|Place of Origin:||China|
|Minimum Order Quantity:||1 pcs|
|Delivery Time:||5-8 days|
|Payment Terms:||T/T, Western Union, MoneyGram, Paypal|
|Supply Ability:||300 pcs/month|
|Material:||Metal||Special Size:||7.7*84mm / 7.8*97mm|
|Cigarette Rod Length:||57mm / 67mm / Customed||Machine Applicable:||Maker|
|Port Of Shipment:||Guangzhou, Shenzhen||Cigarettes Size:||King Size/ Super Slim / Nano|
cigarette machine detector,
miniature electromagnetic clutch
Electromagnetic clutch is a electronic component of cigarette making/packing machines that operates electrically but transmit torque mechanically.
This is why they used to be referred to as electro-mechanical clutches. Over the years, EM became known as electromagnetic versus electro-mechanical, referring more about their actuation method versus physical operation. Since the clutches started becoming popular over 60 years ago, the variety of applications and clutch designs has increased dramatically, but the basic operation remains the same today.
Single-face clutches make up approximately 90% of all electromagnetic clutch sales.
We provide electromagnetic clutches in photos for Molins Mark8 cigarette maker.
Electromagnetic clutches are most suitable for remote operation since no mechanical linkages are required to control their engagement, providing fast, smooth operation. However, because the activation energy dissipates as heat in the electromagnetic actuator when the clutch is engaged, there is a risk of overheating. Consequently, the maximum operating temperature of the clutch is limited by the temperature rating of the insulation of the electromagnet. This is a major limitation. Another disadvantage is higher initial cost.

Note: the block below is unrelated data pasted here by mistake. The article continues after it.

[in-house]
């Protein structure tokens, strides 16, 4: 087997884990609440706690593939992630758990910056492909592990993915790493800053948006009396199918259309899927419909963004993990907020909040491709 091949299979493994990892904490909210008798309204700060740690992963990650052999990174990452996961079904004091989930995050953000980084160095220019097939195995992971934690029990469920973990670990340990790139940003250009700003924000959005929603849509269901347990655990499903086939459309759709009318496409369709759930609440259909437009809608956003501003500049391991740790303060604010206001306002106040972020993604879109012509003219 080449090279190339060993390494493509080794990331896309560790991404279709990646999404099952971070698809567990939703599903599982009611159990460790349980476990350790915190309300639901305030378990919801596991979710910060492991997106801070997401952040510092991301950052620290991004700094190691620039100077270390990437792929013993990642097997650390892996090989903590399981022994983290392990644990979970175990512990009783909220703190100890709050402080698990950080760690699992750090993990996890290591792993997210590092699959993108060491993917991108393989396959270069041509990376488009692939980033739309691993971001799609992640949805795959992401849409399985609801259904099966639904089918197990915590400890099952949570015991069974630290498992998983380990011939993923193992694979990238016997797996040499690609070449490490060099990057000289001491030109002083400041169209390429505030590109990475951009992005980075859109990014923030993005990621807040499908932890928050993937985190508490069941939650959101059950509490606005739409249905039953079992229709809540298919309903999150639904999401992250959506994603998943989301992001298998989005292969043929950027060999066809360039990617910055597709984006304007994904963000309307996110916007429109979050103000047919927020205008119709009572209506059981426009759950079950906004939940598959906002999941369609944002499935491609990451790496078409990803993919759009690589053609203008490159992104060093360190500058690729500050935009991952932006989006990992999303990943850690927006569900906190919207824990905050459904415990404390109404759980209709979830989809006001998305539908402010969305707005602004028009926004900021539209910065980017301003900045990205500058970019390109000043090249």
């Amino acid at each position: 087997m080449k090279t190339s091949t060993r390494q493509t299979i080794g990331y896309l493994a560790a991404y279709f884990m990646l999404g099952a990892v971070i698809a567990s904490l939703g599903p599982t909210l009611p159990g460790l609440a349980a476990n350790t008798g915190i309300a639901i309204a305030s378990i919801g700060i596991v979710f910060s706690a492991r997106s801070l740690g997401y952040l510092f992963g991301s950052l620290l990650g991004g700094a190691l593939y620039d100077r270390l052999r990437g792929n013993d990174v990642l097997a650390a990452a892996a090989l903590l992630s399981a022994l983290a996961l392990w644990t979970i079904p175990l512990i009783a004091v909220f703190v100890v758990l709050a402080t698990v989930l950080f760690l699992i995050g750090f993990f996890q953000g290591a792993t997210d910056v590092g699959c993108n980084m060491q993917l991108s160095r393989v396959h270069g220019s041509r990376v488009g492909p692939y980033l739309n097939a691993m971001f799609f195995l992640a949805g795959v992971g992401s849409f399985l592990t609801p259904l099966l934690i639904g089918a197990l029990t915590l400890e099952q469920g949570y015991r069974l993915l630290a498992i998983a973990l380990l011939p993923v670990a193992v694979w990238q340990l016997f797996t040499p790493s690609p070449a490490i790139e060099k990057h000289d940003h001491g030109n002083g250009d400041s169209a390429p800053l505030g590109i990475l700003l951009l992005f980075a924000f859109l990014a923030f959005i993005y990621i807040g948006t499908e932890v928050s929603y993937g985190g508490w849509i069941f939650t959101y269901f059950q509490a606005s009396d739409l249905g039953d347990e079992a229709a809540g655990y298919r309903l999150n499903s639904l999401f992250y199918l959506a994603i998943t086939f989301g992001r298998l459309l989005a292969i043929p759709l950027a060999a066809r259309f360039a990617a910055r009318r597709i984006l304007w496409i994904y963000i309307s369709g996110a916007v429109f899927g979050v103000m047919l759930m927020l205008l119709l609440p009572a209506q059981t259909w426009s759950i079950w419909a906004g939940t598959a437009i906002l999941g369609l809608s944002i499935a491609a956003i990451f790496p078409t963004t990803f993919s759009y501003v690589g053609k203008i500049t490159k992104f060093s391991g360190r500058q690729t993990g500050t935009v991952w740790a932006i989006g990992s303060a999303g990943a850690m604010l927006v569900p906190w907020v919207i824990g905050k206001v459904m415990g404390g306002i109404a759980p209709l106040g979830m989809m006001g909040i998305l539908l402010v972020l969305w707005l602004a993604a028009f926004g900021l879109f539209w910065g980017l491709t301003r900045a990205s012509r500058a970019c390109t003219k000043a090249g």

When the clutch is actuated, current flows through the electromagnet producing a magnetic field. The rotor portion of the clutch becomes magnetized and sets up a magnetic loop that attracts the armature. The armature is pulled against the rotor and a frictional force is generated at contact. Within a relatively short time, the load is accelerated to match the speed of the rotor, thereby engaging the armature and the output hub of the clutch. In most instances, the rotor is constantly rotating with the input all the time.
When current is removed from the clutch, the armature is free to turn with the shaft. In most designs, springs hold the armature away from the rotor surface when power is released, creating a small air gap.
Contact Person: Boris